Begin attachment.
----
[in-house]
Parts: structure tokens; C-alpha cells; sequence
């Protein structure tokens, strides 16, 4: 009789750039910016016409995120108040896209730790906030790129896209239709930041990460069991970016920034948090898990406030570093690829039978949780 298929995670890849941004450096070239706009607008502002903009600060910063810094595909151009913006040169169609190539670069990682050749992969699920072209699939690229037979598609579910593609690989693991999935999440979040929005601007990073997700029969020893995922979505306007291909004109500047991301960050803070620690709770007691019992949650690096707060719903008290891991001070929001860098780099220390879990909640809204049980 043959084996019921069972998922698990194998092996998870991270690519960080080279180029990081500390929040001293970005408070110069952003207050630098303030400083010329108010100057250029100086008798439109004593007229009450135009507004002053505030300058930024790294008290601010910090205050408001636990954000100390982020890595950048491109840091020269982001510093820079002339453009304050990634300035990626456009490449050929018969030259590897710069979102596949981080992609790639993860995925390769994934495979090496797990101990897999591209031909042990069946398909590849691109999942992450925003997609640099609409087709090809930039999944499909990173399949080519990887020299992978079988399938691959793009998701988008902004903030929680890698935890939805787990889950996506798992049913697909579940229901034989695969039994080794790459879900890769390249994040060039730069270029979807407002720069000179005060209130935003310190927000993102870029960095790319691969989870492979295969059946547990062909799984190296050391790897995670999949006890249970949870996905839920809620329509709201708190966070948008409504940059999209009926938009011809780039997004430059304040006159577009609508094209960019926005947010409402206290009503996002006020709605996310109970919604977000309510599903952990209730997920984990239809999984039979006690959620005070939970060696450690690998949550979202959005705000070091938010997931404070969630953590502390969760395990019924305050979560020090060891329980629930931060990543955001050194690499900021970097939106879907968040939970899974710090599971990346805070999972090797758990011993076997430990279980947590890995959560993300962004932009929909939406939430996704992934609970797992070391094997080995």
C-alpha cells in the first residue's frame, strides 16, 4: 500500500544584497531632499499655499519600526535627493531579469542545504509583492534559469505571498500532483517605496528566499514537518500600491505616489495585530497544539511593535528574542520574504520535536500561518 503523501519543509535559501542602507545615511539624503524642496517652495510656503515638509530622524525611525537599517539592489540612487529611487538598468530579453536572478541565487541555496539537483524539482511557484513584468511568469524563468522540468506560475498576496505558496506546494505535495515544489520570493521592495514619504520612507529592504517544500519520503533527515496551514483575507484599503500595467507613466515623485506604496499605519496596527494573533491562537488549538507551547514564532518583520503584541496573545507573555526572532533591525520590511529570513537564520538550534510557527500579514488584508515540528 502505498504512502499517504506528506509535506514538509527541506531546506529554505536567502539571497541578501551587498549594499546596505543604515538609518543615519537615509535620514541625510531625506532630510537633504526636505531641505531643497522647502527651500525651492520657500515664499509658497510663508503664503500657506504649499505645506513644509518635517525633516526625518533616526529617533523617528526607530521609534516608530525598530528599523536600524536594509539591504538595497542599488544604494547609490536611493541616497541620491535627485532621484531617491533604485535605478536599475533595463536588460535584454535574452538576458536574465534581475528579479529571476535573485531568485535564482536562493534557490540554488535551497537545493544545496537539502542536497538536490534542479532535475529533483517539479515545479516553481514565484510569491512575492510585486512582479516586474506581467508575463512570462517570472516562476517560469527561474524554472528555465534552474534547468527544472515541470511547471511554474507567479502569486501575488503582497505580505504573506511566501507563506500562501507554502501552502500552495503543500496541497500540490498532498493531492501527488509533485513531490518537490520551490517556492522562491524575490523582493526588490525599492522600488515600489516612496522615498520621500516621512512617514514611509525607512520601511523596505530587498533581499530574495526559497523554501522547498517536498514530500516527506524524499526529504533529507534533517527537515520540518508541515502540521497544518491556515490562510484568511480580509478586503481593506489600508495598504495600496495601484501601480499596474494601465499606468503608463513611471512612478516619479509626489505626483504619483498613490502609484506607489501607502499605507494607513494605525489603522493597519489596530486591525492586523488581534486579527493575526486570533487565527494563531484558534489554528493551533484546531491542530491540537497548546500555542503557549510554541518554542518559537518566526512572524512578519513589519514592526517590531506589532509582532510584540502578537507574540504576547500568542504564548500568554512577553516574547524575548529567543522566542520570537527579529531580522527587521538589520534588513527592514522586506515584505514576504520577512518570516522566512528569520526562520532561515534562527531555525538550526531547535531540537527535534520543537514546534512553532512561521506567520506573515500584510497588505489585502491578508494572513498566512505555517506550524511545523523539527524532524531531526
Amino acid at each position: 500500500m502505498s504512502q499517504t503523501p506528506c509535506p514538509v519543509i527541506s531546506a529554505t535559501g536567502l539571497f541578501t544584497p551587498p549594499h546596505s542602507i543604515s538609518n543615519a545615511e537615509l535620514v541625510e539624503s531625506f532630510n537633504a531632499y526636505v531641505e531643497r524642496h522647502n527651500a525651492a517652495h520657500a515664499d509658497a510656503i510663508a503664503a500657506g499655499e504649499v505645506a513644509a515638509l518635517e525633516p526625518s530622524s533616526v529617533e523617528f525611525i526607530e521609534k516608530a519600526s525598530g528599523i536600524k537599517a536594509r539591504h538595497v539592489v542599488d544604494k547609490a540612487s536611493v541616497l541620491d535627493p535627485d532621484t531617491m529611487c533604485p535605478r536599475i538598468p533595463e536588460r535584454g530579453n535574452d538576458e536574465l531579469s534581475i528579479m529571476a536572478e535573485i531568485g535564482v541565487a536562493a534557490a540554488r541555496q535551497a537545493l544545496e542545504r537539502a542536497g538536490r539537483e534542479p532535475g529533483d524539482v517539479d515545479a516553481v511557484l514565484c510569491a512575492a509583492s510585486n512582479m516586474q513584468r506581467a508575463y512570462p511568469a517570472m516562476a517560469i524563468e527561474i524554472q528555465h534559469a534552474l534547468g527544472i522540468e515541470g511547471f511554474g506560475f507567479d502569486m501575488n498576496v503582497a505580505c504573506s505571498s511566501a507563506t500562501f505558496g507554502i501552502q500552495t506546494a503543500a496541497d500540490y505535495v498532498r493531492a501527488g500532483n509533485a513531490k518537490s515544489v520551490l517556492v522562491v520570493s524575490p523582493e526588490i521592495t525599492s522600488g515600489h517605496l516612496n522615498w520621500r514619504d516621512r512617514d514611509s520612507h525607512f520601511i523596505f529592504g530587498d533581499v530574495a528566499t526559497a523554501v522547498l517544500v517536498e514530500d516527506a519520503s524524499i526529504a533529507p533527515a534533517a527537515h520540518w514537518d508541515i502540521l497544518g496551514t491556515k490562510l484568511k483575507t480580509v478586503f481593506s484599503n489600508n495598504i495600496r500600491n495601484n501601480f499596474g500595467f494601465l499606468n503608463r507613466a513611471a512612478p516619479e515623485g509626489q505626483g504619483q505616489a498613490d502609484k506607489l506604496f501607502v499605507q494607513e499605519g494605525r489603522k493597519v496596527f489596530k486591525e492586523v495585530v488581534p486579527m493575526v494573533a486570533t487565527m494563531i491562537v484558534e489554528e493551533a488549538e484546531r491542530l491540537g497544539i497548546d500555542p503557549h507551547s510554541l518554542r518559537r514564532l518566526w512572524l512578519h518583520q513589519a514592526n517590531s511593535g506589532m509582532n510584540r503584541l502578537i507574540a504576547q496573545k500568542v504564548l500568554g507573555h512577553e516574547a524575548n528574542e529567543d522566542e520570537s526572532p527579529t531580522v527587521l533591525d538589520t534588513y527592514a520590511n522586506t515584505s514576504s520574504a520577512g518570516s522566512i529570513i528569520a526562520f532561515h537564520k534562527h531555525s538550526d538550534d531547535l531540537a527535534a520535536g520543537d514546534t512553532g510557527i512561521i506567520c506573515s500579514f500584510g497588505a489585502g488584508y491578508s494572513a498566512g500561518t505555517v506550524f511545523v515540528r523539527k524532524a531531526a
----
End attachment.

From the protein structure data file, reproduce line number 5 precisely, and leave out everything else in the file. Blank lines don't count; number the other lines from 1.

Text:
Amino acid at each position: 500500500m502505498s504512502q499517504t503523501p506528506c509535506p514538509v519543509i527541506s531546506a529554505t535559501g536567502l539571497f541578501t544584497p551587498p549594499h546596505s542602507i543604515s538609518n543615519a545615511e537615509l535620514v541625510e539624503s531625506f532630510n537633504a531632499y526636505v531641505e531643497r524642496h522647502n527651500a525651492a517652495h520657500a515664499d509658497a510656503i510663508a503664503a500657506g499655499e504649499v505645506a513644509a515638509l518635517e525633516p526625518s530622524s533616526v529617533e523617528f525611525i526607530e521609534k516608530a519600526s525598530g528599523i536600524k537599517a536594509r539591504h538595497v539592489v542599488d544604494k547609490a540612487s536611493v541616497l541620491d535627493p535627485d532621484t531617491m529611487c533604485p535605478r536599475i538598468p533595463e536588460r535584454g530579453n535574452d538576458e536574465l531579469s534581475i528579479m529571476a536572478e535573485i531568485g535564482v541565487a536562493a534557490a540554488r541555496q535551497a537545493l544545496e542545504r537539502a542536497g538536490r539537483e534542479p532535475g529533483d524539482v517539479d515545479a516553481v511557484l514565484c510569491a512575492a509583492s510585486n512582479m516586474q513584468r506581467a508575463y512570462p511568469a517570472m516562476a517560469i524563468e527561474i524554472q528555465h534559469a534552474l534547468g527544472i522540468e515541470g511547471f511554474g506560475f507567479d502569486m501575488n498576496v503582497a505580505c504573506s505571498s511566501a507563506t500562501f505558496g507554502i501552502q500552495t506546494a503543500a496541497d500540490y505535495v498532498r493531492a501527488g500532483n509533485a513531490k518537490s515544489v520551490l517556492v522562491v520570493s524575490p523582493e526588490i521592495t525599492s522600488g515600489h517605496l516612496n522615498w520621500r514619504d516621512r512617514d514611509s520612507h525607512f520601511i523596505f529592504g530587498d533581499v530574495a528566499t526559497a523554501v522547498l517544500v517536498e514530500d516527506a519520503s524524499i526529504a533529507p533527515a534533517a527537515h520540518w514537518d508541515i502540521l497544518g496551514t491556515k490562510l484568511k483575507t480580509v478586503f481593506s484599503n489600508n495598504i495600496r500600491n495601484n501601480f499596474g500595467f494601465l499606468n503608463r507613466a513611471a512612478p516619479e515623485g509626489q505626483g504619483q505616489a498613490d502609484k506607489l506604496f501607502v499605507q494607513e499605519g494605525r489603522k493597519v496596527f489596530k486591525e492586523v495585530v488581534p486579527m493575526v494573533a486570533t487565527m494563531i491562537v484558534e489554528e493551533a488549538e484546531r491542530l491540537g497544539i497548546d500555542p503557549h507551547s510554541l518554542r518559537r514564532l518566526w512572524l512578519h518583520q513589519a514592526n517590531s511593535g506589532m509582532n510584540r503584541l502578537i507574540a504576547q496573545k500568542v504564548l500568554g507573555h512577553e516574547a524575548n528574542e529567543d522566542e520570537s526572532p527579529t531580522v527587521l533591525d538589520t534588513y527592514a520590511n522586506t515584505s514576504s520574504a520577512g518570516s522566512i529570513i528569520a526562520f532561515h537564520k534562527h531555525s538550526d538550534d531547535l531540537a527535534a520535536g520543537d514546534t512553532g510557527i512561521i506567520c506573515s500579514f500584510g497588505a489585502g488584508y491578508s494572513a498566512g500561518t505555517v506550524f511545523v515540528r523539527k524532524a531531526a